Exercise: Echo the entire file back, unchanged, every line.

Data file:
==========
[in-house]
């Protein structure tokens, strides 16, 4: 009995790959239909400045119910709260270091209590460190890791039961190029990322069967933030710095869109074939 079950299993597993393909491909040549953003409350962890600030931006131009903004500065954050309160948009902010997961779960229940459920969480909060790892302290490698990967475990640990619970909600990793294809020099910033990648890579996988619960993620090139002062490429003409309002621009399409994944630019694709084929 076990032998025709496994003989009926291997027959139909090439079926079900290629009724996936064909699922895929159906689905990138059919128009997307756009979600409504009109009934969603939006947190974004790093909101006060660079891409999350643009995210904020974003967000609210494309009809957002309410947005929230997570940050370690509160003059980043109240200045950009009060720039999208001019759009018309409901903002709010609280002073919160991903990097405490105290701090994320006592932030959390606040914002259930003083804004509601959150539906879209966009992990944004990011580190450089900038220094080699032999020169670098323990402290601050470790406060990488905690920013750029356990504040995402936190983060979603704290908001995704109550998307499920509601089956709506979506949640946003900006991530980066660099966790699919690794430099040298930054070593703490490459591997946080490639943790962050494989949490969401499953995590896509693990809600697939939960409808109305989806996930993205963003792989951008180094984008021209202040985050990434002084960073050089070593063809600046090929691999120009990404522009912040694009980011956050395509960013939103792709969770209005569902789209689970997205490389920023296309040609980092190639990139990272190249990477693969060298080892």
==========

[in-house]
């Protein structure tokens, strides 16, 4: 009995790959239909400045119910709260270091209590460190890791039961190029990322069967933030710095869109074939 079950299993597993393909491909040549953003409350962890600030931006131009903004500065954050309160948009902010997961779960229940459920969480909060790892302290490698990967475990640990619970909600990793294809020099910033990648890579996988619960993620090139002062490429003409309002621009399409994944630019694709084929 076990032998025709496994003989009926291997027959139909090439079926079900290629009724996936064909699922895929159906689905990138059919128009997307756009979600409504009109009934969603939006947190974004790093909101006060660079891409999350643009995210904020974003967000609210494309009809957002309410947005929230997570940050370690509160003059980043109240200045950009009060720039999208001019759009018309409901903002709010609280002073919160991903990097405490105290701090994320006592932030959390606040914002259930003083804004509601959150539906879209966009992990944004990011580190450089900038220094080699032999020169670098323990402290601050470790406060990488905690920013750029356990504040995402936190983060979603704290908001995704109550998307499920509601089956709506979506949640946003900006991530980066660099966790699919690794430099040298930054070593703490490459591997946080490639943790962050494989949490969401499953995590896509693990809600697939939960409808109305989806996930993205963003792989951008180094984008021209202040985050990434002084960073050089070593063809600046090929691999120009990404522009912040694009980011956050395509960013939103792709969770209005569902789209689970997205490389920023296309040609980092190639990139990272190249990477693969060298080892």